17) Preschool Language Scale
18) Reynell Developmental Language Scales
19) Test of Early Language Development (TELD)
20) Test of Narrative Language (TNL)
21) Utah Test of Language Development
There are not a great deal of assessments for testing social skills, but there are a few that I think are great to use with children with ASD:
1) Social Communication Questionnaire (SCQ)
2) Social Responsiveness Scale (SRS)
3) Social Skills Rating System (SSRS)
4) Social-Communication, Emotional Regulation, Transactional Supports Assessments (SCERTS)
There you have it, a not so brief overview of assessment in special education. If anyone knows of other assessments that they use in their professional work, or that have been used on their children, please share, particularly if you find that one has really helped you. I am currently looking for good measurements for social skills, if you know of some, please let me know!
Happy New Year Everyone!!!
Posted in General Thoughts, Resources | 2 Comments »
Thursday, January 8th, 2009
How do you know your IEP is a good one? It’s simple, it’s on the child’s table, wrinkled, splattered with juice, it’s dog-eared with turned up corners and is coffee stained throughout it’s many pages. These are the signs of hard work, daily lesson planning, ongoing documentation and evaluation, individualized instruction, effective and meaningful goals, dedicated teachers… And well, let’s face it, it’s what every parent wants for their child who’s participating in the special education programs in our public schools across the country.
An IEP is an Individual Education Plan, it is essentially a contract between the school and the parents of the child with special needs. An IEP shapes the child’s education and guides delivery of support and services while also providing a system of checks and balances for all of the people involved in the child’s program. Essentially the purpose of the IEP is to provide an individualized document that will structure and organize the programing for the child with autism or other special needs and will allow the entire team a way of determining if the student is making meaningful progress.
There is no doubt that the IEP is the most important document in Special Education. To create an effective and meaningful IEP, the parents, teachers, other school staff, and often other outside service professionals must come together and look closely at the child’s unique and individual needs. Each team member will contribute in some way their experience, knowledge, and committment to this particular child to design an educational plan that will allow the child, as much as possible, access to the general education curriculum while preparing the child for employment and independence to the greatest extent possible. Without fail, the design and implementation of each student’s IEP requires ongoing teamwork and careful communication among all IEP team members.
The team needs to work together to make a plan that is easily understood by all of the child’s IEP team members and the people who are involved in working with the child on a regular basis, this would include the parents, the paras, and the even the substitute teachers. Goals and objectives should be clearly outlined and include data collection procedures so that the team can objectively measure the child’s progress. The team needs to be careful to not write an IEP that is too complicated, long, overwhelming, limited, etc. for the people who are implementing it. The IEP should be as clear and as concise as possible. However, with it’s clarity and concise attributes, the IEP also needs to be as close to perfect as the team can possibly get it which does take a certain amount of time and detail. All parties coming to the table to meet for the child’s IEP need to come with an open mind and be ready to negotiate and compromise. Parents should know however, that if they are in disagreement about something that is suggested or written in the IEP, they need to speak up immediately and make sure their disagreement is noted.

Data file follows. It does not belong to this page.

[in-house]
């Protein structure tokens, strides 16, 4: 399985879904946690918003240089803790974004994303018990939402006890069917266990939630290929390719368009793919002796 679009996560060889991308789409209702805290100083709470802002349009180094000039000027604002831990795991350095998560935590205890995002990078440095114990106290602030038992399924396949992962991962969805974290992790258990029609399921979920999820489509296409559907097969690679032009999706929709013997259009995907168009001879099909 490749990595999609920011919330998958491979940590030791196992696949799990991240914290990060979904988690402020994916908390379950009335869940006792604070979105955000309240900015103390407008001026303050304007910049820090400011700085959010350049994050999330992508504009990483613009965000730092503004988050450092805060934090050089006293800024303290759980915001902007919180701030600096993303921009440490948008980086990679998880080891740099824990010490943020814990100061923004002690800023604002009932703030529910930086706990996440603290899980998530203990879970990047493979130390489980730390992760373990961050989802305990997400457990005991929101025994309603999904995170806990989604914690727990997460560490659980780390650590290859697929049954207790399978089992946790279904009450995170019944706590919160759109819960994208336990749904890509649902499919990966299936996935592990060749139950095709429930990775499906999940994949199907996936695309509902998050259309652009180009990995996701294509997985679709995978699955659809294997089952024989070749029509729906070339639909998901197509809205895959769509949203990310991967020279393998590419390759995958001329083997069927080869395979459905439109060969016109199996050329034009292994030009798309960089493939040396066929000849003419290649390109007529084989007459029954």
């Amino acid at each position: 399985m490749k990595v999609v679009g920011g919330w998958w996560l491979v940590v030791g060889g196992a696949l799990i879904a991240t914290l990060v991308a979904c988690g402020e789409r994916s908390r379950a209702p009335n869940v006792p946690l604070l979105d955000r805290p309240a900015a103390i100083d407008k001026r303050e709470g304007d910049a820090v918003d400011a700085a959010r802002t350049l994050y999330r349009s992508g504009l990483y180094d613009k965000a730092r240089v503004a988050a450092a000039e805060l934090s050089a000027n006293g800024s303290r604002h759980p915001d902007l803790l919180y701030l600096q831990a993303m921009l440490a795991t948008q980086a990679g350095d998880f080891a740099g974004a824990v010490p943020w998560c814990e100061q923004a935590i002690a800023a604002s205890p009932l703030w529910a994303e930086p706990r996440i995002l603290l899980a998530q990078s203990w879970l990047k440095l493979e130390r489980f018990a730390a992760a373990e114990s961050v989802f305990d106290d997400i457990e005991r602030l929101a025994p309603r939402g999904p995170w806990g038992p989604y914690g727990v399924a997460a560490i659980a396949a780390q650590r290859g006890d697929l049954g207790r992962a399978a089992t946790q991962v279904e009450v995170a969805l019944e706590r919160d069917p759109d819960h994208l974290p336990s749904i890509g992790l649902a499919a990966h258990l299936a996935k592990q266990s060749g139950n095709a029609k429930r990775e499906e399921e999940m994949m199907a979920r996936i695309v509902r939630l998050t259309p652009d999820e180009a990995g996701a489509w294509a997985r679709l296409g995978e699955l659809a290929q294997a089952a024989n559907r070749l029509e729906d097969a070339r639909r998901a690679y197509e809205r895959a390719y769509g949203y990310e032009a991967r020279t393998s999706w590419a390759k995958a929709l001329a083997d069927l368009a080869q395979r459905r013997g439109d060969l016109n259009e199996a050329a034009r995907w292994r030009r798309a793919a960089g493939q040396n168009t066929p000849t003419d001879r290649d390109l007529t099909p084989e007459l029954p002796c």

Serving the entire spectrum of autism is not easy to do in one classroom, but teachers everywhere are up to the challenge as long as they have the support and teamwork required to do so. The individual needs of students on the spectrum are unique and can vary quite extensively from one child to another. It’s not uncommon to see a child’s IEP state that he or she will have SLP services 2 times a week, OT services for 20 mintues each week, attend adapted PE one hour a week, participate in small group social skills twice a week for 20 minutes, play therapy sessions throughout the school year, home visits each month, and positive behavior support planning throughout the year and across all settings. It’s also not uncommon to attend 10 IEP meetings in 2 years for the same child, while at the same time another child may only have 2 meetings across the entire preschool program. What really makes a difference is how involved the parents can and want to be and how supported and resourceful the school is in providing effective and accountable programs for the children in the special education programs.